Shehla Sherin was a girl who should have been able to fly like a buttefly and reap the beauty of this planet. But her name has now become synonymous with a life extinuished by the poisonous wind from our social ethos and authorities. Her little brother and sister, while all set to to greet her with a 'surprise bouquet' of the roses she had nurtured in their yard, had hardly any clue that they were instead destined to receive her lifeless body – a scene that would move even the stoniest heart. Post her demise, even when Shehla's friends shouted slogans at their loudest possible, it was more tears than message that flowed.
Shehla, a fifth standard student of Govt Sarvajana Higher Secondary School of Sulthan Bathery in Wayanad district, got bitten by a snake inside her classroom. Although she and her classmates asserted that her injury was from a snake, the teachers did not respond promptly to take her to hospital immediately. It was only after calling her guardian to the school, that she was first taken to a nearby private hospital and later to the Taluk hospital. Despite having anti-venin in stock, the latter hospital referred the case to Kozhikode Medical College, lying 100 km away, losing crucial time in transit, critical for a snakebite case. She became unconscious on the way and so was taken to the nearest hospital, but that was too late to save her life.
Shehla's tragic death has opened a plethora of blame with practically the entire state up in revolt. The government has responded with disciplinary action against the school principal, vice principal, the teacher concerned and the doctor in the Taluk hospital on duty. The government has also ordered an inspection of the safety level of schools. The incident cannot be seen as a matter of dereliction of any teacher, doctor or even the government. More than that, it reflects a new attitude that has evolved in our society. Let us recall that Keralites are known to vie with one another on social media to give way to ambulances that dash from the northernmost Kasarkode to Kochi with critically ill patients. The same Malayali conscience, as we have witnessed many a time, would stand inertly frozen beside a human being stranded with bleeding wounds on the road. The teacher facing action here, is a typical example of this conscience. That is why he quickly rationalized that it was not snake bite but a wound from a sharp nail! Even when technical justifications are offered, one has to wonder if this same 'attitude' has not influenced that doctor. Or else, would he have thought why he should take the risk? The authorities would do well to also ask whether this flawed approach has any cure.
During the term of this government, two departments that have won more plaudits are education and health. In NITI Ayog's eduational quality index Kerala stood ands first for a second year in a row. Thanks to the public education drive of the state government, over the last three years nearly five lakh new students have been enrolled in public schools. The infra-strucure of government schools has also been considerably boosted. It is estimated that the state has over 45,000 hi-tech classrooms. Kerala is also a model in the distribution of text books, uniform and mid-day meals. A similar thrust is visible in the health sector too. From the face-lift of primary health centres right upto the acievement of overpowering deadly diseases like the Nipah virus, our health services have several achievements to its credit.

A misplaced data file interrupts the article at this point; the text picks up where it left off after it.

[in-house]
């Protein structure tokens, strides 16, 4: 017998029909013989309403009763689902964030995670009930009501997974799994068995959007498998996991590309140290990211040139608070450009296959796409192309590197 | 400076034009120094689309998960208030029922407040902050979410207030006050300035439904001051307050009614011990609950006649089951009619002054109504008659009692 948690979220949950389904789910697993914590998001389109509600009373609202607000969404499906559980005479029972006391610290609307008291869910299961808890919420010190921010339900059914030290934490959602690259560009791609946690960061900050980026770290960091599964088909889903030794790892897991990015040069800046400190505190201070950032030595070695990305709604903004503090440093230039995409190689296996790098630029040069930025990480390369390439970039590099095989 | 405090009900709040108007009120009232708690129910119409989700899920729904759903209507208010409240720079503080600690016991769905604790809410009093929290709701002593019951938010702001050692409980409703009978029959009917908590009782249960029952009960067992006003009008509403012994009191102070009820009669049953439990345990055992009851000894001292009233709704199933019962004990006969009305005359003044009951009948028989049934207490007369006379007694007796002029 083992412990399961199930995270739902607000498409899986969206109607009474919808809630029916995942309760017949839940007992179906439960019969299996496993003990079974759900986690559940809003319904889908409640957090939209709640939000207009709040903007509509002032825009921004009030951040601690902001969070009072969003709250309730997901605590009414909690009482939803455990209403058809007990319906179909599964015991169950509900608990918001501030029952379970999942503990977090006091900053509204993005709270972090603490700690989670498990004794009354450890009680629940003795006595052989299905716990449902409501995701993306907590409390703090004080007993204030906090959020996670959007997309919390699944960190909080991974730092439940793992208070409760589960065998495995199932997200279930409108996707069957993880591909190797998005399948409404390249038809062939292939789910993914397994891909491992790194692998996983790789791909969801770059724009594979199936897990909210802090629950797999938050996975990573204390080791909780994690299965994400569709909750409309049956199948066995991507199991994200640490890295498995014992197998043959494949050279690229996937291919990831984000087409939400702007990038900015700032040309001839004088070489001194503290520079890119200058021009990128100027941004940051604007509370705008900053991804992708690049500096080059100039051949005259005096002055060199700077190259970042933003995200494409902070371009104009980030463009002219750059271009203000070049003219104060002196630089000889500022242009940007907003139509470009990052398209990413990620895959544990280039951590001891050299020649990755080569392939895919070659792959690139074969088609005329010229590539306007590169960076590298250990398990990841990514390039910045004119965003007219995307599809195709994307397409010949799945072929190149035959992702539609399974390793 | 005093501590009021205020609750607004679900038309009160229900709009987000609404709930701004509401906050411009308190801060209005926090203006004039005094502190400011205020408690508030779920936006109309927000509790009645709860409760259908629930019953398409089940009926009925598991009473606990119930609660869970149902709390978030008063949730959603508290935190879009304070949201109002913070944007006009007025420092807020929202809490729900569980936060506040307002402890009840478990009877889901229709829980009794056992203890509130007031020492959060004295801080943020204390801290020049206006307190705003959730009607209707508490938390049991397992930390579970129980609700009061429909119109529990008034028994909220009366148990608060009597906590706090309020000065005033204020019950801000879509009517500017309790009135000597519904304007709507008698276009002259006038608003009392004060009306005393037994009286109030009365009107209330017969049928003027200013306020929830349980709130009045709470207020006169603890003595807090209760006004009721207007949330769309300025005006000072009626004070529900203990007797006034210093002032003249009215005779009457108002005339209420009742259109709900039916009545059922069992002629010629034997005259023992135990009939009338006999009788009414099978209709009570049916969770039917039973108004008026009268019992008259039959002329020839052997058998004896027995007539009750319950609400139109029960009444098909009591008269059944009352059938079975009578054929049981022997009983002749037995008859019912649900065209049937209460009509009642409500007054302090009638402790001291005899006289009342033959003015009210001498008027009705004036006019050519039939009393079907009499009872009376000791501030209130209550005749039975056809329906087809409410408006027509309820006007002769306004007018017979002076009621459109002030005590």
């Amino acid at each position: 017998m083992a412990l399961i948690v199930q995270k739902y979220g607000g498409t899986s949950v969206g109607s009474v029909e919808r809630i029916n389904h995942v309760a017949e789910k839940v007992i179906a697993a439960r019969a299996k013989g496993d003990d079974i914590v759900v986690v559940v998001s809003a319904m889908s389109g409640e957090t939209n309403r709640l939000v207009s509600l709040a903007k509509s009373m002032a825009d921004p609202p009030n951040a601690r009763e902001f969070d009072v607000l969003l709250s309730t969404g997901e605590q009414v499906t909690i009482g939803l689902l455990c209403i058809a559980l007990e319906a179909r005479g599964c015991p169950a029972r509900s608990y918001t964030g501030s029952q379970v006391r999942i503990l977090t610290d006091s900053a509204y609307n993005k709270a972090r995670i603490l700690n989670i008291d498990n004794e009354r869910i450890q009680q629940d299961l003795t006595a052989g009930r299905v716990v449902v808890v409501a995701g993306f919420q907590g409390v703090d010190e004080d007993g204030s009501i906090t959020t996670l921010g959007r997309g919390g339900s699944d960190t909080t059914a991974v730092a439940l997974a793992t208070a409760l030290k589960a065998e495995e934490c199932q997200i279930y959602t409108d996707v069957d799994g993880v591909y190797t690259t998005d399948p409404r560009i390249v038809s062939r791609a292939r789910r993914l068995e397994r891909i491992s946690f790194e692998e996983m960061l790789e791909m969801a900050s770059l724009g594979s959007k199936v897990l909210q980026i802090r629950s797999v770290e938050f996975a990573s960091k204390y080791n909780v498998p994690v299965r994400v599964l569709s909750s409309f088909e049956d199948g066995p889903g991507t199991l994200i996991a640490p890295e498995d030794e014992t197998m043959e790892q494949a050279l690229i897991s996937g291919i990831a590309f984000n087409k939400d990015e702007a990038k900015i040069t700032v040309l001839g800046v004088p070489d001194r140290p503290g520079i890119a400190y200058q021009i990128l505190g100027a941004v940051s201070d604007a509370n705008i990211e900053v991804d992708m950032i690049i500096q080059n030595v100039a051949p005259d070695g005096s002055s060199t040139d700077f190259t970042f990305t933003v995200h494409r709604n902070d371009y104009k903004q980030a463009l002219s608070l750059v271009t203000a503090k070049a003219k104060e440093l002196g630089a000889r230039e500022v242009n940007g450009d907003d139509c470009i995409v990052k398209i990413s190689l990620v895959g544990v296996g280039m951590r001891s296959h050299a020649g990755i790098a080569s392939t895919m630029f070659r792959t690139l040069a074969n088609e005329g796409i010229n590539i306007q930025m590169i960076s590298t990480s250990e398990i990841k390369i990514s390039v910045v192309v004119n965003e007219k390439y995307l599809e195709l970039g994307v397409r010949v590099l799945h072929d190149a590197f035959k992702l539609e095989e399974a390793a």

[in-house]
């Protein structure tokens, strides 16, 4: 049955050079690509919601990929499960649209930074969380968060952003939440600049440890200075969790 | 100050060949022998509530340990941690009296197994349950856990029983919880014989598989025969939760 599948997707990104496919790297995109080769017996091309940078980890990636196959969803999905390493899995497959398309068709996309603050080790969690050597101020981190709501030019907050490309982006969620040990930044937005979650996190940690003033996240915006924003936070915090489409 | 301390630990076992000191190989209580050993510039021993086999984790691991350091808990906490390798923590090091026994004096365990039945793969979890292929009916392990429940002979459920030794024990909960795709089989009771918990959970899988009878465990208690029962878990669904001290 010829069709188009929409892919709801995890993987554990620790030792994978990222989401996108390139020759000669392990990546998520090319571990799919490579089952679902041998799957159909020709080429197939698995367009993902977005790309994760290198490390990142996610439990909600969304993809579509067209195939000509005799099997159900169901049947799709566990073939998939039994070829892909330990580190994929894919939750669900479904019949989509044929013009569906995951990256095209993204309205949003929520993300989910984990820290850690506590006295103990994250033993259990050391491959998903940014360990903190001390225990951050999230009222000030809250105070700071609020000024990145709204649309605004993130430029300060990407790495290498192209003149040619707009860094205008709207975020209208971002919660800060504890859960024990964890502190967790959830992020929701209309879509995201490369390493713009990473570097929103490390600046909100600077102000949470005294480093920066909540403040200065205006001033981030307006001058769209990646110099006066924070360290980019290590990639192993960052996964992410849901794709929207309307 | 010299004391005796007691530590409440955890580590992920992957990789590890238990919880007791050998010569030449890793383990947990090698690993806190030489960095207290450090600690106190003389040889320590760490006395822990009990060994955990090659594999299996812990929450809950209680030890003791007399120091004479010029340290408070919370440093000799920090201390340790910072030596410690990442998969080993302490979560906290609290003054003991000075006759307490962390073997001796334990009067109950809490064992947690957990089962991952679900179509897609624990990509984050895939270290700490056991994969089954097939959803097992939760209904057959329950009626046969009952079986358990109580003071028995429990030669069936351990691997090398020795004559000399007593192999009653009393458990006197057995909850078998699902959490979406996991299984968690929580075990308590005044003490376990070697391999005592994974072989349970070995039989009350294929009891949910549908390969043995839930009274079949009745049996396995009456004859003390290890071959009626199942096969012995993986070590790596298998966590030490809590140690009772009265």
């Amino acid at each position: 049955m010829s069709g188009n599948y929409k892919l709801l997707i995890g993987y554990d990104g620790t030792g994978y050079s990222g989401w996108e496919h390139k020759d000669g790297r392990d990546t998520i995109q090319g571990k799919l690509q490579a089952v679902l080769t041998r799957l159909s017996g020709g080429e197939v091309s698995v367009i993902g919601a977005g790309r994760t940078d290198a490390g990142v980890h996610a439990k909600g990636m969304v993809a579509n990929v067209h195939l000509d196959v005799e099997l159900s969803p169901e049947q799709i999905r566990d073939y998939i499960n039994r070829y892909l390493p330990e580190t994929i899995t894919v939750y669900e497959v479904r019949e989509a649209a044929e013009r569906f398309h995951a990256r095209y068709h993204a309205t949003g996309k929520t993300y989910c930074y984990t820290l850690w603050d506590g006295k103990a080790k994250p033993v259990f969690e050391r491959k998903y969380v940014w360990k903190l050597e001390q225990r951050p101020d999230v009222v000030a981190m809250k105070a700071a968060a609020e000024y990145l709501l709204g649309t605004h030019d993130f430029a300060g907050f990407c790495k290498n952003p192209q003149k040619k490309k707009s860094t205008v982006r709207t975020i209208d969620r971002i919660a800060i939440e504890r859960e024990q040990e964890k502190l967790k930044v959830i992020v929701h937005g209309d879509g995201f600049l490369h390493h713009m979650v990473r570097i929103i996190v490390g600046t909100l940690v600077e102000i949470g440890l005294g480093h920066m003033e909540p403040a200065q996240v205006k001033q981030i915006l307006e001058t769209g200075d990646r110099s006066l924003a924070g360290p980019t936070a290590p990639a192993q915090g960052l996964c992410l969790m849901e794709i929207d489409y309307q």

Even then, these departments are not without certain in-built failings, as proven by incidents including Shehla's death. They ratify the reproach that the state's gains in health and education sectors, proudly boasted as Kerala model, have not percolated to a sizeable section of the people. Statistics say that over 500 school buildings of Kerala are not safe. Of this, nearly 90 schools are in Wayanad district. Out of the 126 schools functioning across the state, 19 belong to this same district. When the Malabar region in general is neglected in the distribution of resources in education and health, Wayanad district bears the brunt of this neglect. Even now, casualty patients from Wayanad have to depend solely on Kozhikode Medical College. It is not for the first time that patients like Shehla lose their lives in a hospital on the way to that facility. A case that easily comes to memory is the moving tale of Anita, a pregnant tribal woman four years ago. With three foetuses in her womb, she was on the way to medical college escorted by her family, where she tried with three hospitals en route before descending from the ghat roads. At each of them, she lost one baby. And only because she was able to reach medical college hospital was she able to survive. And for the same reason, even as maternal and infant mortality rate are falling in Kerala, the figures of Wayanad remain nearly the same. In short, in backward districts like Wayanad, the much-made-of 'Kerala Model' remains beneath snake holes. The pertinent question at this hour is whether the authorities will be seized of the matter at least now.